Since exiting Tiger Stadium on Nov. 16 following a 53-31 bi-district playoff loss to Corsicana, plenty has changed for a Lake Dallas football team in the midst of one of its biggest personnel turnovers ever.
But one constant from last year’s offseason remains, as the Falcons opted to forgo spring football practices for a second straight year.
“We really liked it. We were able to get as much done without the pads as we could with them,” said Michael Young, Lake Dallas head coach. “We also liked having that extra scrimmage and I thought that got us ready to play at the beginning of the year.
“Plus, with the extra two hours a week we get to spend with kids for sport-specific drills in the summer, I think it’s a no-brainer for us to not have spring football.”
As far as the strides made by the Falcons during the offseason, despite some early hiccups, Young takes pause in where the program is at entering the summer.
“We’ve had one of our best springs gain-wise with our kids as far as their size and strength. From our January testing to the testing we did last week there have been some big strides,” he said. “We have goals and numbers that we like to get to, and we were a little worried in January after being a little behind, but the kids have really worked hard and made great strides.”
Much of those gains stemmed from the players’ work ethic in the weight room, with Lake Dallas annually evaluating players in areas like the bench press, incline press, squat and power clean. The program also keeps a power index, where players’ results in those four exercises is divided by their one-lap time, and the early returns saw the two highest marks in program history recorded by seniors Brandon Engel and Ike Onyekwere.
“Thousand-pound guys are what we need, and I think to have a good football team you need to have 20-30 of those,” Young said. “We reached that goal after being way behind earlier, and we had [Engel and Okyekwere] whose power index … broke our program record, which was around 14 years old.”
Fittingly enough, those two varsity vets are among six total returning starters for Lake Dallas – down from a hefty 15 heading into last season. That made getting players up to speed on schematics a bit more taxing compared to recent years, but the Falcons remain on course nevertheless.
“I don’t know if I remember so many new places and new people,” Young said. “We did have some guys who got experience and played some snaps, but there has been a lot of learning and a lot of stuff going on, but we’re right where we want to be as far as installing things like our offense.”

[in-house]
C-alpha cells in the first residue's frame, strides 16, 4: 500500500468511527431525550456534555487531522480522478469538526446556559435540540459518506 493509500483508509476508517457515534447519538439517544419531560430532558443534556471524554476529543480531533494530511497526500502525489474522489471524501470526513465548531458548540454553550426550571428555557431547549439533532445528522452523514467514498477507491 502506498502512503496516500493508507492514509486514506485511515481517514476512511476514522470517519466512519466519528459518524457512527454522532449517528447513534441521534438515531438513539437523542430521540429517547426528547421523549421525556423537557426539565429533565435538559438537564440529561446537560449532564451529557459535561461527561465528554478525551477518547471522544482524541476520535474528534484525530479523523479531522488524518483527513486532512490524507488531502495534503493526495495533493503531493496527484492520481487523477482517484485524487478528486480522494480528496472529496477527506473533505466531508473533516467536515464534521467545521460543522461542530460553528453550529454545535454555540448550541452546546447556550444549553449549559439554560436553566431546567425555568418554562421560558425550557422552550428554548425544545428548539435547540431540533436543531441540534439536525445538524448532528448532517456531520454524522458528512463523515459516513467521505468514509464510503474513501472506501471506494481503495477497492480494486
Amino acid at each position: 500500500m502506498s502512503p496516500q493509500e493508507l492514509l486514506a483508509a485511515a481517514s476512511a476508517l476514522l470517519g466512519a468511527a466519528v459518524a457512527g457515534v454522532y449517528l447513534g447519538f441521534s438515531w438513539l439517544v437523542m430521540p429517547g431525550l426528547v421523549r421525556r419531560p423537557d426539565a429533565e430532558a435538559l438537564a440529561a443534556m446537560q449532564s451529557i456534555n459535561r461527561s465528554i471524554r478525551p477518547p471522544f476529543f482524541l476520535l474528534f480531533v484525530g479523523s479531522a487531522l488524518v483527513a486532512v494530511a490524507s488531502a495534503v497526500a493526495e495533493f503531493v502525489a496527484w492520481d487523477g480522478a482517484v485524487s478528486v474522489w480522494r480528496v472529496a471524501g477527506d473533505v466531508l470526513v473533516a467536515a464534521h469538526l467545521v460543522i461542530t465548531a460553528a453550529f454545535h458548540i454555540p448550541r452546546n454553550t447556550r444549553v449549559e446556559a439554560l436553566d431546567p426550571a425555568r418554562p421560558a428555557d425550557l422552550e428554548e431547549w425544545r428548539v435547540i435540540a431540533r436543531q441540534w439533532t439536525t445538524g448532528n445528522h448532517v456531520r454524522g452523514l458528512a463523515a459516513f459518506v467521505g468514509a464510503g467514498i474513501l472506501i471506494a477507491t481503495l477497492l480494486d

The big question remains how the Falcons plan to approach things at quarterback, with alum Ryan Depperschmidt graduated following a banner two years as the Falcons’ starting signal-caller. Junior Trevor Moon, senior Kyle Nielsen and Engel are three names in contention to quarterback Lake Dallas, with Engel being an X-factor in the discussion given his value elsewhere in the offense.
“We have to evaluate who helps our quarterback win games,” Young said. “It’s different with Brandon in the mix because when he’s at receiver and one of the other guys is at quarterback, does that make us better than when Brandon is at quarterback but not at receiver?”
Young went so far as to say that if the season began this week, given the state of the Falcons’ offense, he wouldn’t rule out the possibility of Engel playing both quarterback and receiver. Lake Dallas still has plenty of time to decide on a go-to-passer, but Engel – the most tenured playmaker on the team – figures to be a featured part of the offense regardless of role.
“[Engel is] definitely someone who we need to figure out ways to get the ball in his hands as much as possible,” Young said. “He is such a worker in the weight room and with his conditioning, we know he’ll be in great shape physically and I know he’ll be able to handle it mentally. He wants to compete and make plays, and he’ll be ready to do so.”
Meanwhile, a Lake Dallas defense that boasts just two returning starters – senior defensive back Kobee Minor and defensive lineman Kevin Ukah – has spent its spring simply trying to develop experience. That has been less of a concern up front, but plenty figures to fall on Minor to guide a young secondary.
“Luckily, we had a really good rotation depth-wise on the defensive line, so we have quick a few guys like Ukah, (Christian) Crawford and Junior Flores who had played a lot of snaps, so we’ve got guys who have played,” Young said. “I’m not worried so much about the defensive line, and think they have a chance to be pretty good.
“It’s the guys in the secondary who are brand-new and there isn’t much experience there besides Kobee.”
It helps to have a prospect like Minor still in tow, regardless, with the safety likely bound for the Division I college gridiron once his high school career concludes. Minor currently has 15 scholarship offers, including looks from Texas Tech, California and Houston.
“[Minor is] great. He’s put on more weight and muscle. He’s gotten offers from so many people I couldn’t list them,” Young said.
Look for the Falcons to continue harnessing their chemistry and vision among those skill-position groups in the coming weeks, with Lake Dallas taking a different approach to 7-on-7 over the summer than in years past – opting for more nights of league play instead of a myriad of state-qualifying tournaments.
“With those tournaments, you end up playing your main guys so much just trying to qualify, whereas the league things it’s not so much about winning and more about getting everyone more reps,” Young said. “Plus, when you’re playing your best guys for three games, there’s a greater chance of someone getting hurt.”
Lake Dallas does, however, plan on participating in the SQT held at Justin Northwest on June 7.